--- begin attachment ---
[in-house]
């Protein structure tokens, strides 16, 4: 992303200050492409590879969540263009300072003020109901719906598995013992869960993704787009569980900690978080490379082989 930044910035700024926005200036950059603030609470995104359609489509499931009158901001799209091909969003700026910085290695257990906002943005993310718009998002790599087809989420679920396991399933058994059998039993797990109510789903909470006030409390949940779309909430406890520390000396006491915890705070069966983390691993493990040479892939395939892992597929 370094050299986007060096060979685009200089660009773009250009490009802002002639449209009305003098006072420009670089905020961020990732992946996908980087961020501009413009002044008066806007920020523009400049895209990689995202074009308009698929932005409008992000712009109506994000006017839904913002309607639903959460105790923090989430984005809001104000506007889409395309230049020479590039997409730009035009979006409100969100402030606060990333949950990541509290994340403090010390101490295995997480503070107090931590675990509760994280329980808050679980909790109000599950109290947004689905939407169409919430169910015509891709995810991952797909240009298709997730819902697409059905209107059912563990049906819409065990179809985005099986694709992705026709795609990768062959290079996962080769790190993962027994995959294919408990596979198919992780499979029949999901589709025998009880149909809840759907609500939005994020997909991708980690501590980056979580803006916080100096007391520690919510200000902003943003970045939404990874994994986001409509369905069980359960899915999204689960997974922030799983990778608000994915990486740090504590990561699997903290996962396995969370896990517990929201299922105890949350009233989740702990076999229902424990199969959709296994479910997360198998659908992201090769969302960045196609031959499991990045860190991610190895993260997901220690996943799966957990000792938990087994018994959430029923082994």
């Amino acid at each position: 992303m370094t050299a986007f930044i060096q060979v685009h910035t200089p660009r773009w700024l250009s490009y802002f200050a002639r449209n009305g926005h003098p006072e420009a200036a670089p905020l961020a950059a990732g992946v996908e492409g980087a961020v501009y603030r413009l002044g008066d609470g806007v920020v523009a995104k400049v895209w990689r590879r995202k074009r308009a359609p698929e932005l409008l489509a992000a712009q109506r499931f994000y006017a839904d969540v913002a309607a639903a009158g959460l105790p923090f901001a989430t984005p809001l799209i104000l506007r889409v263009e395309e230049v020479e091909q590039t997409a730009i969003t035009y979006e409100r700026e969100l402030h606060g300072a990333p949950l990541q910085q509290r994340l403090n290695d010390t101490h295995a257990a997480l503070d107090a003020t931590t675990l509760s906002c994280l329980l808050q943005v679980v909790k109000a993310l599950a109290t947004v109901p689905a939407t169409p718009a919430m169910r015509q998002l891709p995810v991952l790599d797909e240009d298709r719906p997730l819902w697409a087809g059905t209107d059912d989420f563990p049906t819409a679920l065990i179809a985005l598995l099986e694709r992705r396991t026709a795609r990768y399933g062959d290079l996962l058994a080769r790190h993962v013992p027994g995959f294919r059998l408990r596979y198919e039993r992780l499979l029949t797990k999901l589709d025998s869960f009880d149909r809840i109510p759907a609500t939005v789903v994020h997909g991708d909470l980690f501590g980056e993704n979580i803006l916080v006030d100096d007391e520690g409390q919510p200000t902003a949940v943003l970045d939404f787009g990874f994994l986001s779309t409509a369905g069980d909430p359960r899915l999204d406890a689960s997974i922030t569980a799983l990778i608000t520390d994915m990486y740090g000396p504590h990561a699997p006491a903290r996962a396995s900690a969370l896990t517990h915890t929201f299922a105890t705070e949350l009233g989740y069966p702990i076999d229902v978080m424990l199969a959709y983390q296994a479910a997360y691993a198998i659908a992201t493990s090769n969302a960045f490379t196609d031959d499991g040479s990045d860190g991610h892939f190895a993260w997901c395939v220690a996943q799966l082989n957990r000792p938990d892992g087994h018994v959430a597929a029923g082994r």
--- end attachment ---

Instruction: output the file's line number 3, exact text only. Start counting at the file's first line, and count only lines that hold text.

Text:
């Amino acid at each position: 992303m370094t050299a986007f930044i060096q060979v685009h910035t200089p660009r773009w700024l250009s490009y802002f200050a002639r449209n009305g926005h003098p006072e420009a200036a670089p905020l961020a950059a990732g992946v996908e492409g980087a961020v501009y603030r413009l002044g008066d609470g806007v920020v523009a995104k400049v895209w990689r590879r995202k074009r308009a359609p698929e932005l409008l489509a992000a712009q109506r499931f994000y006017a839904d969540v913002a309607a639903a009158g959460l105790p923090f901001a989430t984005p809001l799209i104000l506007r889409v263009e395309e230049v020479e091909q590039t997409a730009i969003t035009y979006e409100r700026e969100l402030h606060g300072a990333p949950l990541q910085q509290r994340l403090n290695d010390t101490h295995a257990a997480l503070d107090a003020t931590t675990l509760s906002c994280l329980l808050q943005v679980v909790k109000a993310l599950a109290t947004v109901p689905a939407t169409p718009a919430m169910r015509q998002l891709p995810v991952l790599d797909e240009d298709r719906p997730l819902w697409a087809g059905t209107d059912d989420f563990p049906t819409a679920l065990i179809a985005l598995l099986e694709r992705r396991t026709a795609r990768y399933g062959d290079l996962l058994a080769r790190h993962v013992p027994g995959f294919r059998l408990r596979y198919e039993r992780l499979l029949t797990k999901l589709d025998s869960f009880d149909r809840i109510p759907a609500t939005v789903v994020h997909g991708d909470l980690f501590g980056e993704n979580i803006l916080v006030d100096d007391e520690g409390q919510p200000t902003a949940v943003l970045d939404f787009g990874f994994l986001s779309t409509a369905g069980d909430p359960r899915l999204d406890a689960s997974i922030t569980a799983l990778i608000t520390d994915m990486y740090g000396p504590h990561a699997p006491a903290r996962a396995s900690a969370l896990t517990h915890t929201f299922a105890t705070e949350l009233g989740y069966p702990i076999d229902v978080m424990l199969a959709y983390q296994a479910a997360y691993a198998i659908a992201t493990s090769n969302a960045f490379t196609d031959d499991g040479s990045d860190g991610h892939f190895a993260w997901c395939v220690a996943q799966l082989n957990r000792p938990d892992g087994h018994v959430a597929a029923g082994r």